The Circuit Court of Appeals of the Tenth Circuit in Jones v. Getty Oil Co., 92 F.2d 255, interpreted our Workmen’s Compensation Law. The compensation insurer had paid $3,532.50 to the workman and intervened in the workman’s action against the third 'party. The court held that: “The right of the intervener depends upon the claim of the plaintiff. If the latter has no claim, the intervention necessarily' fails.” [Page 258.] In Tocci’s Case, 269 Mass. 221, 168 N.E. 744, 67 A.L.R. 236, the court held that where a workman unsuccessfully brought an action against a third party for injuries he could not thereafter recover under the Workmen’s Compensation Act [G.L. c. 152, § 15, provides that employee may at his option proceed against person causing damages or against insurer for compensation, but not against both). The Supreme Court of Michigan in Tews v. C. F. Hanks Coal Co., 267 Mich. 466, 255 N.W. 227, held that injured employee receiving money from third party causing injury must be held to have received damages in action against third party causing injury so as to bar action for additional compensation. The Michigan act provides: “ ‘Where the injury for which compensation is payable under this act was caused under circumstances creating a legal liability in some person' other than the employer to pay damages in respect thereof, .the employee may at his option proceed either at law against that person to recover damages, or against the employer for compensation under this act, but not against both, and if compensation be paid under this act the employer may enforce for his benefit of for that of the insurance company carrying such risk, or the commissioner of insurance, as the case may be, the liability of such other person.’ Comp.Laws . 1929, § 8454.” [Page 228.]. While the language of this act is not the same as the New Mexico statute the meaning is very much the same. The Appellate Division in Gilman v. Barden et al., 249 App.Div. 665, 291 N.Y.S. 239, held that agreement concerning damages between parties to third party action for death of employee pursuant to which judgment was entered was a “compromise” which barred award of compensation where the employer had no knowledge and did not -consent to such *630agreement; and in McKee v. White, 218 App.Div. 300, 218 N.Y.S. 215, that court held that claimant’s election to sue the third party negligently causing the injury and his subsequent abandonment of that action resulting in depriving insurance carrier of a right of subrogation under the Workmen’s Compensation Law because of limitations estopped claimant from asserting a claim for compensation against the employer. See, also, Doleman v. Levine, 295 U.S. 221, 55 S.Ct. 741, 79 L.Ed. 1402.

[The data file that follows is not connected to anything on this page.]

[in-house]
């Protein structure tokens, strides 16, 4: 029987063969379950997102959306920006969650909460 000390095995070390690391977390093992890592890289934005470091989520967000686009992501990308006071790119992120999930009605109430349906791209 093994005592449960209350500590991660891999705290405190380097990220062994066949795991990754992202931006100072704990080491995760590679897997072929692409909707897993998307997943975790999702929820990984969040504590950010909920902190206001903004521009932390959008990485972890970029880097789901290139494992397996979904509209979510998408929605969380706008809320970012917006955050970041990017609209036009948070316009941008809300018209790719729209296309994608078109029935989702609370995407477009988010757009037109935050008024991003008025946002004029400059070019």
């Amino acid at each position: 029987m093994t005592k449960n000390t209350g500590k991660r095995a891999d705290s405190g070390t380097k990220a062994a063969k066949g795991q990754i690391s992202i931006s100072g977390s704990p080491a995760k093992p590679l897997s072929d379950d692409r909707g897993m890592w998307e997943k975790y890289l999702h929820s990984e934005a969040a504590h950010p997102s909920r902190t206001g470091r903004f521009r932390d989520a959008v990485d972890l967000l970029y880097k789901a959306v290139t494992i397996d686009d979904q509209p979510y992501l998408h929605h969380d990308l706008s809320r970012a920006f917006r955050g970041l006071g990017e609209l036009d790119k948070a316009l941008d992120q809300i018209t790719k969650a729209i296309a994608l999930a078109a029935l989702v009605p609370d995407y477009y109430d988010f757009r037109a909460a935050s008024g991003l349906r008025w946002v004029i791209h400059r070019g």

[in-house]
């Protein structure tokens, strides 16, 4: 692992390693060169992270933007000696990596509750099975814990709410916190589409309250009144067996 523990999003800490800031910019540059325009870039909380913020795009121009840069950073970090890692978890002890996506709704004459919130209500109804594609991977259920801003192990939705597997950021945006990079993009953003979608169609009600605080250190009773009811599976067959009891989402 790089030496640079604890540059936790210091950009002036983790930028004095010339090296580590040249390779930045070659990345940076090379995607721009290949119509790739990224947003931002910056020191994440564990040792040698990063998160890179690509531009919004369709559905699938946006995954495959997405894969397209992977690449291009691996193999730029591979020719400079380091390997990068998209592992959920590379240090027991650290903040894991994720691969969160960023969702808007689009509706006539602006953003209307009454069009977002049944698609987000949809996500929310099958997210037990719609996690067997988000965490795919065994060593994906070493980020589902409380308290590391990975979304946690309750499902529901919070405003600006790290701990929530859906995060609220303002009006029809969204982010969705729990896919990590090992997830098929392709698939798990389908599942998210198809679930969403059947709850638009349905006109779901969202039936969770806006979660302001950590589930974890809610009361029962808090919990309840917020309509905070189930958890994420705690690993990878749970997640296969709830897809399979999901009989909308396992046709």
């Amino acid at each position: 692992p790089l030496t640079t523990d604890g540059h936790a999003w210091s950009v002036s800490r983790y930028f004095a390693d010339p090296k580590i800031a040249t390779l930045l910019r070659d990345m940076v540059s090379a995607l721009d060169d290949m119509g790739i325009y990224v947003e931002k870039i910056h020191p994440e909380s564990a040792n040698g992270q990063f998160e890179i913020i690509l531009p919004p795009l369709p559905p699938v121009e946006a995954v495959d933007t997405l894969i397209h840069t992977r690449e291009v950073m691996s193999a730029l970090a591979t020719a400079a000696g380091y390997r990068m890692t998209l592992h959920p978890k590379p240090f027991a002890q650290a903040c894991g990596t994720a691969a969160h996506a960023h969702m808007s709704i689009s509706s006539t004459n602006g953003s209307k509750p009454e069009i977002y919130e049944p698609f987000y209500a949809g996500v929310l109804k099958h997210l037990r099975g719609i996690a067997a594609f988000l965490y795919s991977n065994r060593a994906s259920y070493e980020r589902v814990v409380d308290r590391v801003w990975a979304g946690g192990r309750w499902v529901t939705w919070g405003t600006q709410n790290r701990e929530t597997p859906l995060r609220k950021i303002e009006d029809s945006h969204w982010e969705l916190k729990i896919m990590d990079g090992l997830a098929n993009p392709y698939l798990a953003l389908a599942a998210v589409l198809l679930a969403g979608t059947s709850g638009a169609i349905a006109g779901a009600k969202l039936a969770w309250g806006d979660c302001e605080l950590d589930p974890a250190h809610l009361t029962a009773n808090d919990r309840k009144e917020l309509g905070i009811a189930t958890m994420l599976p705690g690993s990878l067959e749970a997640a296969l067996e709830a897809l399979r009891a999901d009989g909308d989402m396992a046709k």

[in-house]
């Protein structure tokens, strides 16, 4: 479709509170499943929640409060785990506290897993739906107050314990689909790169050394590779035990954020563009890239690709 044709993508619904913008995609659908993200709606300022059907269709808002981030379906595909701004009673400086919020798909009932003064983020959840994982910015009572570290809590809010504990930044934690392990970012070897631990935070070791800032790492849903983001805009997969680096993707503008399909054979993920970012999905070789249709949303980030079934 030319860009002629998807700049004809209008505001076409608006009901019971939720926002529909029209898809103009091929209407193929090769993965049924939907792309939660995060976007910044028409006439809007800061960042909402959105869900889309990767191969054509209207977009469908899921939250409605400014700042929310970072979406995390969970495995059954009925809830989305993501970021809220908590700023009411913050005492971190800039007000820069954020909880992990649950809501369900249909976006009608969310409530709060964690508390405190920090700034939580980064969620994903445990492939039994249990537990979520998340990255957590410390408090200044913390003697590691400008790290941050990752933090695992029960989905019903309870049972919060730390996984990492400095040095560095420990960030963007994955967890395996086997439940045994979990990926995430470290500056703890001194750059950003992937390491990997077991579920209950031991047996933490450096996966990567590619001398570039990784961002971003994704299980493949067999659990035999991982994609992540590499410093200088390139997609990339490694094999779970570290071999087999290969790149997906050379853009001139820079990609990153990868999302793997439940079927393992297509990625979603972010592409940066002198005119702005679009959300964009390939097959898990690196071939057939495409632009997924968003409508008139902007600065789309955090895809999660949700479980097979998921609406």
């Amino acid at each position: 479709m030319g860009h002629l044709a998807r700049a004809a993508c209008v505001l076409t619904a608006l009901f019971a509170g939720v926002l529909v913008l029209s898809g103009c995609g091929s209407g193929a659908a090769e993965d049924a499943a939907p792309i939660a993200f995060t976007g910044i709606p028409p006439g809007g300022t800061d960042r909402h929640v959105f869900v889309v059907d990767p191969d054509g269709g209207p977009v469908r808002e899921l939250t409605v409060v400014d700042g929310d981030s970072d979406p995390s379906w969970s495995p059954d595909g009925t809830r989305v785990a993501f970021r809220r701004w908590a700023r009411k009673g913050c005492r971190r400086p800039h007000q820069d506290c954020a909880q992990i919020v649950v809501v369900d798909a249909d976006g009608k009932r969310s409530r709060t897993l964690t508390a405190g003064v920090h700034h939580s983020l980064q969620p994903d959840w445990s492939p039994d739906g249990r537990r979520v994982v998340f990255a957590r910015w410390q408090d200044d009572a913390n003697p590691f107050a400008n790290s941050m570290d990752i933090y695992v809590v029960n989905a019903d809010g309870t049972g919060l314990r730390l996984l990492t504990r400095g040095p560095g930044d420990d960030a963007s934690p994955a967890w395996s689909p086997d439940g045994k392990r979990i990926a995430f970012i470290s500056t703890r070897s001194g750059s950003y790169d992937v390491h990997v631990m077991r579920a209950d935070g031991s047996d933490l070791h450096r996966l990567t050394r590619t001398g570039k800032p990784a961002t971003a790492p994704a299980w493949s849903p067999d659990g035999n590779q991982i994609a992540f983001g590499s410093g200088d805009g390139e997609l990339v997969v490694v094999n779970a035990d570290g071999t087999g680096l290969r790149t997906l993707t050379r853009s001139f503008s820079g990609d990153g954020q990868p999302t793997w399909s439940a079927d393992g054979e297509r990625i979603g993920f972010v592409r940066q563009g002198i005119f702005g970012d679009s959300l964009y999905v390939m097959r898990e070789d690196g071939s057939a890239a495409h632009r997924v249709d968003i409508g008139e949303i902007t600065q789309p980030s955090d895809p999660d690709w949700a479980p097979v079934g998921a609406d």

The Commission of Appeals of Texas in Texas Employers Ins. Ass’n v. Brandon, 126 Tex. 636, 89 S.W.2d 982, interpreted a statute which is to the same.general effect as our statute, as follows: “1. Exclusion of evidence offered by injured employee lor purpose of limiting effect of release by employee of third parties whose negligence caused injury, which was introduced to sustain insurance carrier’s plea in bar. of employee’s cross-actio.n, held. not error, where there was no pleading of fraud, accident, or mistake and third parties were not parties to suit.” There are many cases holding that an employee’s right to compensation is not lost by his release of the third party responsible for his injuries, but none of the statutes there under consideration contained the language of our, act.

Finding no error in the record the judgment will be affirmed. It is so ordered.